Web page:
After starring in the Futures Game as a representative of the Cleveland Indians, Francisco Lindor won’t be in North Carolina for long. Lindor, the team’s first-round draft pick in 2011, will be leaving Carolina behind in favor of Akron and the Double-A Eastern League. But what does this midseason promotion do for Lindor’s arrival in Cleveland?
Estimating when a prospect arrives in the majors can be tricky. The numerous variables at play can be unpredictable and unstable. Prospects are an unpredictable breed, so trying to estimate how they will progress in their late teens and early 20s can be about as easy as predicting the weather in south Florida. At the moment, I’m learning to do both, and just hoping to figure out one.
In the case of Lindor, we have no idea how he will hit in Double-A. We know his defense will be solid, but there’s no way to know how any young hitter will hit at whatever next level he’s heading to, whether it be making the jump from high school to college, college to the pros, high school to the pros, or just from one minor league level to another. As I discussed a few weeks ago, the jump from A-ball to Double-A can be the toughest on hitters, who are now going up against pitchers with a better plan and more refined breaking pitches.
All we can do is continue to project players over the course of the trajectory they are currently on until they give us a new set of coordinates for which to aim. In this case, the Indians changed the coordinates based on Lindor’s play this season.
Before this season, we had no choice but to project Lindor’s ascent to the majors as one that could require a full season at each minor league level, because that’s what he had done in his one full season as a professional. The Indians left Lindor alone last season at Low-A Lake County, where he held his own but didn’t star offensively. They moved him up this season as expected, but likely planned to let him spend the entire season in Carolina if need be. After all, even a full season at every minor league level would have put him in the majors at 21 at the end of the 2015 season or at 22 sometime in 2016. We’ve been spoiled by Bryce Harper, Mike Trout and Manny Machado, but a high school draft pick needing four years in the minors is far from abnormal.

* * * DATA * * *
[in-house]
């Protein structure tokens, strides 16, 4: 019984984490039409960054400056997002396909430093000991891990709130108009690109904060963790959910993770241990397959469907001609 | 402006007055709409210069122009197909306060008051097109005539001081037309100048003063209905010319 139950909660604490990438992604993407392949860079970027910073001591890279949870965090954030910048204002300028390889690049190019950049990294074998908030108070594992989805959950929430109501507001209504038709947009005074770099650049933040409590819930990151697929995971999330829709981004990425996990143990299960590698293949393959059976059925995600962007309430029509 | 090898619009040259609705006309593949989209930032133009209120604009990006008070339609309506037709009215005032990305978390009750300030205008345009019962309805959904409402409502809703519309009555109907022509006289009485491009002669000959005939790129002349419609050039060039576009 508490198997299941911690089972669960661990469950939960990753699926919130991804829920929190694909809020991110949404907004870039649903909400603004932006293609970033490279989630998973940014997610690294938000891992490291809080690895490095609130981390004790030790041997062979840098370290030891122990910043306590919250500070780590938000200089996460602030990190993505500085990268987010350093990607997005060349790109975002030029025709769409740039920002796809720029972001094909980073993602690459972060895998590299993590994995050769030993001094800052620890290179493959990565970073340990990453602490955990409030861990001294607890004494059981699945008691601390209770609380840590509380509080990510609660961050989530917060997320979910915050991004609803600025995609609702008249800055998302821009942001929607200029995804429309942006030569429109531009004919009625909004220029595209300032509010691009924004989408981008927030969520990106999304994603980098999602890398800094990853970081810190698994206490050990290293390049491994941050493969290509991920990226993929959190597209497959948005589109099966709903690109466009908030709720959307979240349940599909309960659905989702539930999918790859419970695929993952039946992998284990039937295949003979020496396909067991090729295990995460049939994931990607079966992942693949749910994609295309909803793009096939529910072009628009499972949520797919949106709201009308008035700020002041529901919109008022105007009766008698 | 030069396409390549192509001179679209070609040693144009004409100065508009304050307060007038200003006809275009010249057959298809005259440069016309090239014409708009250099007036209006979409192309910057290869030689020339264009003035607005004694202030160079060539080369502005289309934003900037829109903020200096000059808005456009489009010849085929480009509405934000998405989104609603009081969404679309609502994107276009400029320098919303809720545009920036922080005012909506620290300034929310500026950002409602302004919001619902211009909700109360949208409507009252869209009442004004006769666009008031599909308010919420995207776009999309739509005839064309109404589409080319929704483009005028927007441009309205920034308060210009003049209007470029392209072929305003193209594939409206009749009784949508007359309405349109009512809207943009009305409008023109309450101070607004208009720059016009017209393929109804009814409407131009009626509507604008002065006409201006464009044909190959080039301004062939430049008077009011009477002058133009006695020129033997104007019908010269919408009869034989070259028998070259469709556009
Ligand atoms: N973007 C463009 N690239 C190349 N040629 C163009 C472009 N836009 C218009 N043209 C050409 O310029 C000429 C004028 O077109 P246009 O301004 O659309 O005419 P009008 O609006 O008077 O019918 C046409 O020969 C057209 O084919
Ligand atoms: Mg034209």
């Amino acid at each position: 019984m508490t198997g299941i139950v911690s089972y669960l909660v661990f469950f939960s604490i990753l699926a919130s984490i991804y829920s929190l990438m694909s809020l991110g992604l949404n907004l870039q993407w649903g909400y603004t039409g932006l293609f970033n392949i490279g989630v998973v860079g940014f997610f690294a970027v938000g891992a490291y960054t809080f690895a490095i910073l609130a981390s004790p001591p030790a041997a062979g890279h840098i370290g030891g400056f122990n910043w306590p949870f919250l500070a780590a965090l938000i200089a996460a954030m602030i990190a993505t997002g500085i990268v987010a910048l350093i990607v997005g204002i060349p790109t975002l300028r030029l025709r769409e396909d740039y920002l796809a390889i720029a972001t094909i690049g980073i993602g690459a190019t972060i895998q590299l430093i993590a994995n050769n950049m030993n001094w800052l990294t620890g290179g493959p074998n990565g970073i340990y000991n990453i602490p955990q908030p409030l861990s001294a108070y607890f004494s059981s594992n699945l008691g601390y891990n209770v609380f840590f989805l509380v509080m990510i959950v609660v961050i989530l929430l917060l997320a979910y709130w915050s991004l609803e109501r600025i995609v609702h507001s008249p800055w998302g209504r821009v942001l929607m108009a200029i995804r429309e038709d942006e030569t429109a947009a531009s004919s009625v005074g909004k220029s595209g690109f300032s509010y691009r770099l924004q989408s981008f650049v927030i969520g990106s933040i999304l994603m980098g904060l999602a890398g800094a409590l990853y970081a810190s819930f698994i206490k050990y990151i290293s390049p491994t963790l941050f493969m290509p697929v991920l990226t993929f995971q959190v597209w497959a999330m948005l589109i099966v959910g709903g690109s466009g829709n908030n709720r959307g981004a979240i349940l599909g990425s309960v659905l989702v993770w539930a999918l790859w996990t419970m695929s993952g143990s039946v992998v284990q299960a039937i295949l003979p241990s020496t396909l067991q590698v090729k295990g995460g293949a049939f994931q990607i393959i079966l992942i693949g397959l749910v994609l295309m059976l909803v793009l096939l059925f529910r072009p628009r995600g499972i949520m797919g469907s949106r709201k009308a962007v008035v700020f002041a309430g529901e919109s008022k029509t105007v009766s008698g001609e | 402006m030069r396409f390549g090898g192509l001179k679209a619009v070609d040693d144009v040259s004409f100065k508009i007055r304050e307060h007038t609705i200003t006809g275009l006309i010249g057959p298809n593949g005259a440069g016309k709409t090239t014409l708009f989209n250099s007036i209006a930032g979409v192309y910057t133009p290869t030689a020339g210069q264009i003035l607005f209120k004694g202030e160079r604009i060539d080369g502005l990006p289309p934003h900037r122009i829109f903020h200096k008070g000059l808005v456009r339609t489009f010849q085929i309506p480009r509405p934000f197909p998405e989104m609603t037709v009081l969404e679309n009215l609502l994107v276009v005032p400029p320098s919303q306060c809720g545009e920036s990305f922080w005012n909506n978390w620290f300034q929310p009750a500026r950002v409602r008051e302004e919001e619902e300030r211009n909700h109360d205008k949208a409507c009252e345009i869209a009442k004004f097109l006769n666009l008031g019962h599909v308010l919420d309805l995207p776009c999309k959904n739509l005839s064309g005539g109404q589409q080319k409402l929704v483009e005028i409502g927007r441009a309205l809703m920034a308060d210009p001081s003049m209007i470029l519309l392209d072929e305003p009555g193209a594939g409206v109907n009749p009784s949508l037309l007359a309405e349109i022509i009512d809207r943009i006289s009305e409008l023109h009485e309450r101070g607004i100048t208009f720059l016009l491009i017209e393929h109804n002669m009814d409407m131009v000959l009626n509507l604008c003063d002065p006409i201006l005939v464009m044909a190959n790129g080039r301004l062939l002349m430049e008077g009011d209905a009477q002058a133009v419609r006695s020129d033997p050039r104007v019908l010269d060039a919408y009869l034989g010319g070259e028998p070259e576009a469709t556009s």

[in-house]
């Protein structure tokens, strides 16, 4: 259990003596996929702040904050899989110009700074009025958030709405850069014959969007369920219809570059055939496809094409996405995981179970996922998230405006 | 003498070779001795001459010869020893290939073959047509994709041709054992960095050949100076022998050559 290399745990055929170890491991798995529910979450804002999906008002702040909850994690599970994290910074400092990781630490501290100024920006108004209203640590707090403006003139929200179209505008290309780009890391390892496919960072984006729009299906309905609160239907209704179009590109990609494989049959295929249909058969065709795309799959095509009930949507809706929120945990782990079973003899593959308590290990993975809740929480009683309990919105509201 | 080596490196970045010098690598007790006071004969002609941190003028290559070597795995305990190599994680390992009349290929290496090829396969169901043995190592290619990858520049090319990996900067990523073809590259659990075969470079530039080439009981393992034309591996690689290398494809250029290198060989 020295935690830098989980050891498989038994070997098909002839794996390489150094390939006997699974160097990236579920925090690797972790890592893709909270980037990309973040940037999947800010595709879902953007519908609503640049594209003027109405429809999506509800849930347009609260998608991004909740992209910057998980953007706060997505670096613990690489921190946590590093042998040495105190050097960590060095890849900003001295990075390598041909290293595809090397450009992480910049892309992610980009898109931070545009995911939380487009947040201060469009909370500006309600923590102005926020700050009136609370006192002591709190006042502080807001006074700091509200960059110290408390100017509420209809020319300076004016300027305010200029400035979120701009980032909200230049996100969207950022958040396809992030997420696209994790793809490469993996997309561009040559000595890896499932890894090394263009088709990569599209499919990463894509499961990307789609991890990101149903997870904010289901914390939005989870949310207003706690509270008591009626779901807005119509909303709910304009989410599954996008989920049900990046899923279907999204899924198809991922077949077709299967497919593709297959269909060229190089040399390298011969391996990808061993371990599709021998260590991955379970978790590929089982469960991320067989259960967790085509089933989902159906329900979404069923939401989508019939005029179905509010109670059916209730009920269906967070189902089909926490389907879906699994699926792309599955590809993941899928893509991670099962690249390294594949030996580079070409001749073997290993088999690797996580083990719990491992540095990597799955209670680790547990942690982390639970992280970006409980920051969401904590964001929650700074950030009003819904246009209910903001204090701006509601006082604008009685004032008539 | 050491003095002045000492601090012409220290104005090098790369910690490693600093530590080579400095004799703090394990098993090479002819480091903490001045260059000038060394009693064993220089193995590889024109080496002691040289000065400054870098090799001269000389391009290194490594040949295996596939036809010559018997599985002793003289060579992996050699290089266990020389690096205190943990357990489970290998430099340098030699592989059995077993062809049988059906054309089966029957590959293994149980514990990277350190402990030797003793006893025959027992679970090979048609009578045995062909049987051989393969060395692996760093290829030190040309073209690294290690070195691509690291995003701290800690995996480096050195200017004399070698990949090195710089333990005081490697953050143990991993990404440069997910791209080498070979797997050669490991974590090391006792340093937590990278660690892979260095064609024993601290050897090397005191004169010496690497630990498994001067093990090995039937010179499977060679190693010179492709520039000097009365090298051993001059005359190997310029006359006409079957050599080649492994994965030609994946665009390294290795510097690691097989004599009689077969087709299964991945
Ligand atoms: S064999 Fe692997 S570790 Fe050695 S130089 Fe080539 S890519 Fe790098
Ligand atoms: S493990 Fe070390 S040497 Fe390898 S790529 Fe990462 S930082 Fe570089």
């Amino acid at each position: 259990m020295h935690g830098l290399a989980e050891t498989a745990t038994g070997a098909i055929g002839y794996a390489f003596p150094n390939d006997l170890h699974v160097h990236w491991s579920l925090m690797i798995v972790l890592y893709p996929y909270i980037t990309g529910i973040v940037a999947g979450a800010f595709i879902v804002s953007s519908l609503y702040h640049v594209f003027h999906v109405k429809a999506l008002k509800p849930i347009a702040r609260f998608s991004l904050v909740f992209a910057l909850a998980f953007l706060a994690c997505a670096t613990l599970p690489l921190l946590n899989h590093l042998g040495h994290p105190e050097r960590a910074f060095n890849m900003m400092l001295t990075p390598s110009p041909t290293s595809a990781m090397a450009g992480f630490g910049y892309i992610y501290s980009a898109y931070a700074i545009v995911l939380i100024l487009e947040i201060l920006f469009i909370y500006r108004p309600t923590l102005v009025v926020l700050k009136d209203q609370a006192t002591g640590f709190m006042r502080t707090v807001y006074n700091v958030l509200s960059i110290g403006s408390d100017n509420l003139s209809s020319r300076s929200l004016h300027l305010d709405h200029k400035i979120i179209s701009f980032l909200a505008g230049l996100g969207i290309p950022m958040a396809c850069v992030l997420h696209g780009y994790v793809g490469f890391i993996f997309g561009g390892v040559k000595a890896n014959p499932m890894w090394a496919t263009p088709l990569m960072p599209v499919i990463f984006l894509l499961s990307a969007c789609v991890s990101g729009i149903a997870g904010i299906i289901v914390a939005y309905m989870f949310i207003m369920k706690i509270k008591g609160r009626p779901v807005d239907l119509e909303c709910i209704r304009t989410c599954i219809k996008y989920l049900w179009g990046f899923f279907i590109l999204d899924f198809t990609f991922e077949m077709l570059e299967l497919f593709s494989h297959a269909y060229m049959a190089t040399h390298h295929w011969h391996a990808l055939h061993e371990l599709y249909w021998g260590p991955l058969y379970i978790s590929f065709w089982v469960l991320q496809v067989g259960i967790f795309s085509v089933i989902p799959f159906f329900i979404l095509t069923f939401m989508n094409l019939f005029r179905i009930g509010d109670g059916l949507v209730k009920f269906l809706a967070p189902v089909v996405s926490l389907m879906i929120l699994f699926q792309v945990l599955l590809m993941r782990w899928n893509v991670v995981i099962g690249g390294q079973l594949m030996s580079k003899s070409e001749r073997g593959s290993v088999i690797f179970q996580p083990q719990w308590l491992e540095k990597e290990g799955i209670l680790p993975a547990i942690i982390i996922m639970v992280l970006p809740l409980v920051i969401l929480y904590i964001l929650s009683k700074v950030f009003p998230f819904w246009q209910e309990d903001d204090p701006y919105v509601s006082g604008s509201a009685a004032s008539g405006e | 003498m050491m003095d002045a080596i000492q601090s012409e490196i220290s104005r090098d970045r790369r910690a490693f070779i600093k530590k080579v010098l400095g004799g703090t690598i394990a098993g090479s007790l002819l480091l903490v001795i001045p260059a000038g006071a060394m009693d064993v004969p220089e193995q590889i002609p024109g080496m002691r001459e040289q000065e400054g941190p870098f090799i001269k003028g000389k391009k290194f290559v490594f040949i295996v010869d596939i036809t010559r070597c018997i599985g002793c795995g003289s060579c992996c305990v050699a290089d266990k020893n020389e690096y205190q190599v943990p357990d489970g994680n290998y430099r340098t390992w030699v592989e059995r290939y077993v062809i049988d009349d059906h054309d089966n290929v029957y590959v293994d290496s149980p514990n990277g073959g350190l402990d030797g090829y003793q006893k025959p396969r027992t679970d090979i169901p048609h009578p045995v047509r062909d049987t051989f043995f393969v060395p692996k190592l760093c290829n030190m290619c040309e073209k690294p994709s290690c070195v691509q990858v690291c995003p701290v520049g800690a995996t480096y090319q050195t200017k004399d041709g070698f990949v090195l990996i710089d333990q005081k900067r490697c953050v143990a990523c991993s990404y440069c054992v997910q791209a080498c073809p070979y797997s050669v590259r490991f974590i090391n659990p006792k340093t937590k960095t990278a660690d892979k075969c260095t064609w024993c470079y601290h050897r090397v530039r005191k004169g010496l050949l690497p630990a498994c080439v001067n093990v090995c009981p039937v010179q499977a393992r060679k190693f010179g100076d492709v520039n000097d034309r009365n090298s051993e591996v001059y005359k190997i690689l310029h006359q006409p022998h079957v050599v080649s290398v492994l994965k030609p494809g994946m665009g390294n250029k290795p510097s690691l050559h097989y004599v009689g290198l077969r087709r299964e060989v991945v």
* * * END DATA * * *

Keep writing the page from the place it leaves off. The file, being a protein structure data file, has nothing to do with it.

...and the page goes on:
But this promotion appears to have sped up that timetable.
Once a player is in Double-A, anything can happen. Some organizations are liberal about promoting prospects straight from Double-A. Others are more methodical about making sure their prospects hit every rung on the organizational ladder on the way to the top. Either way, it looks like we’ll be seeing Lindor in Cleveland long before 2016.
I’d be surprised to see Lindor in the majors this year. As long as Asdrubal Cabrera is still in town, rushing Lindor is unnecessary. Rumors have surrounded the possibility of trading Cabrera since last offseason, but with the Indians contending, it’s unlikely that an opening will be created for Lindor during this season.
Depending on how Lindor hits the remainder of this season in Akron, the Indians could move Cabrera in the offseason to create room for him, but there’s still plenty of time for this to work itself out. Even if Lindor catches fire for two months in Double-A, the Indians can still justify sending him back to Triple-A next year at age 20. What this promotion does, however, is make it probable that Lindor sees the majors at some point in 2014.
Of course, this could all change again between now and then. Perhaps Double-A will be the test that finally challenges Lindor offensively, and he ends up needing more time there than we expect. That could delay his arrival until 2015. Or perhaps he steps his game up even further and forces the Indians’ hand this winter. We simply don’t know.
What we do know with this promotion is that he won’t be needing a full year at each minor league level, which allows us to project him getting to the majors before his 22nd birthday and before 2016. But much like the weather, much can change between now and then.
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